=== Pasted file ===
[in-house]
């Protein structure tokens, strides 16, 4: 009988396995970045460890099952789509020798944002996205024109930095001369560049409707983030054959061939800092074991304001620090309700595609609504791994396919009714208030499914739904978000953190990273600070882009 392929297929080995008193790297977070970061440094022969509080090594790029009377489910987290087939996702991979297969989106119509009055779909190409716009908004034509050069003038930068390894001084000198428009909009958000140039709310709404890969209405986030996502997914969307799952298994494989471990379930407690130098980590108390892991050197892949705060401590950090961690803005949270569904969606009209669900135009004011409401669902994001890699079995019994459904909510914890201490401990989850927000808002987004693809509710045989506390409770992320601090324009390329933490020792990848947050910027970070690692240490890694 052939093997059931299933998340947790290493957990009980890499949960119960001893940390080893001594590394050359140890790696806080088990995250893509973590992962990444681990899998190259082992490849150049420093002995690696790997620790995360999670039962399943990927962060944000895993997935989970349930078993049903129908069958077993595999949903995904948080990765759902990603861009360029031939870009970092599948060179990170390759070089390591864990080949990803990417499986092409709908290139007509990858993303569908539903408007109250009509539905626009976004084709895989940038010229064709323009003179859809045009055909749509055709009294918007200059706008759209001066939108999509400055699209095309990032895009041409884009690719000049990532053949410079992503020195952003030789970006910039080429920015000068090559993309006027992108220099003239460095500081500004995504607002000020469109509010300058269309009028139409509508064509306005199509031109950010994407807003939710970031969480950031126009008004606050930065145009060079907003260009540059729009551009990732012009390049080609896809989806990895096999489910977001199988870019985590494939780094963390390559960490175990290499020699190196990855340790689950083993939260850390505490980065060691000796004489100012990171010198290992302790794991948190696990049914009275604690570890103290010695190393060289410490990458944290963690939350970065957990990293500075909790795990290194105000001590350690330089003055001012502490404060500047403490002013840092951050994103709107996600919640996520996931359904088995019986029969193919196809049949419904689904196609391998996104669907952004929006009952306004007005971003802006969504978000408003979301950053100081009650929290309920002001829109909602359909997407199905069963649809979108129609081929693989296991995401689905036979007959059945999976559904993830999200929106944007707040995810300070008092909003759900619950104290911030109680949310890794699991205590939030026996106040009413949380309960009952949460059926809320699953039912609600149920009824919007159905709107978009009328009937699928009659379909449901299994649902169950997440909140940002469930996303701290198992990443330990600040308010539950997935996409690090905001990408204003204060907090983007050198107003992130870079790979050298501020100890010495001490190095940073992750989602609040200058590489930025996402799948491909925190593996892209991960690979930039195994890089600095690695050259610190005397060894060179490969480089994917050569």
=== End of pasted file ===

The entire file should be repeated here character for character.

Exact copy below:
[in-house]
């Protein structure tokens, strides 16, 4: 009988396995970045460890099952789509020798944002996205024109930095001369560049409707983030054959061939800092074991304001620090309700595609609504791994396919009714208030499914739904978000953190990273600070882009 392929297929080995008193790297977070970061440094022969509080090594790029009377489910987290087939996702991979297969989106119509009055779909190409716009908004034509050069003038930068390894001084000198428009909009958000140039709310709404890969209405986030996502997914969307799952298994494989471990379930407690130098980590108390892991050197892949705060401590950090961690803005949270569904969606009209669900135009004011409401669902994001890699079995019994459904909510914890201490401990989850927000808002987004693809509710045989506390409770992320601090324009390329933490020792990848947050910027970070690692240490890694 052939093997059931299933998340947790290493957990009980890499949960119960001893940390080893001594590394050359140890790696806080088990995250893509973590992962990444681990899998190259082992490849150049420093002995690696790997620790995360999670039962399943990927962060944000895993997935989970349930078993049903129908069958077993595999949903995904948080990765759902990603861009360029031939870009970092599948060179990170390759070089390591864990080949990803990417499986092409709908290139007509990858993303569908539903408007109250009509539905626009976004084709895989940038010229064709323009003179859809045009055909749509055709009294918007200059706008759209001066939108999509400055699209095309990032895009041409884009690719000049990532053949410079992503020195952003030789970006910039080429920015000068090559993309006027992108220099003239460095500081500004995504607002000020469109509010300058269309009028139409509508064509306005199509031109950010994407807003939710970031969480950031126009008004606050930065145009060079907003260009540059729009551009990732012009390049080609896809989806990895096999489910977001199988870019985590494939780094963390390559960490175990290499020699190196990855340790689950083993939260850390505490980065060691000796004489100012990171010198290992302790794991948190696990049914009275604690570890103290010695190393060289410490990458944290963690939350970065957990990293500075909790795990290194105000001590350690330089003055001012502490404060500047403490002013840092951050994103709107996600919640996520996931359904088995019986029969193919196809049949419904689904196609391998996104669907952004929006009952306004007005971003802006969504978000408003979301950053100081009650929290309920002001829109909602359909997407199905069963649809979108129609081929693989296991995401689905036979007959059945999976559904993830999200929106944007707040995810300070008092909003759900619950104290911030109680949310890794699991205590939030026996106040009413949380309960009952949460059926809320699953039912609600149920009824919007159905709107978009009328009937699928009659379909449901299994649902169950997440909140940002469930996303701290198992990443330990600040308010539950997935996409690090905001990408204003204060907090983007050198107003992130870079790979050298501020100890010495001490190095940073992750989602609040200058590489930025996402799948491909925190593996892209991960690979930039195994890089600095690695050259610190005397060894060179490969480089994917050569």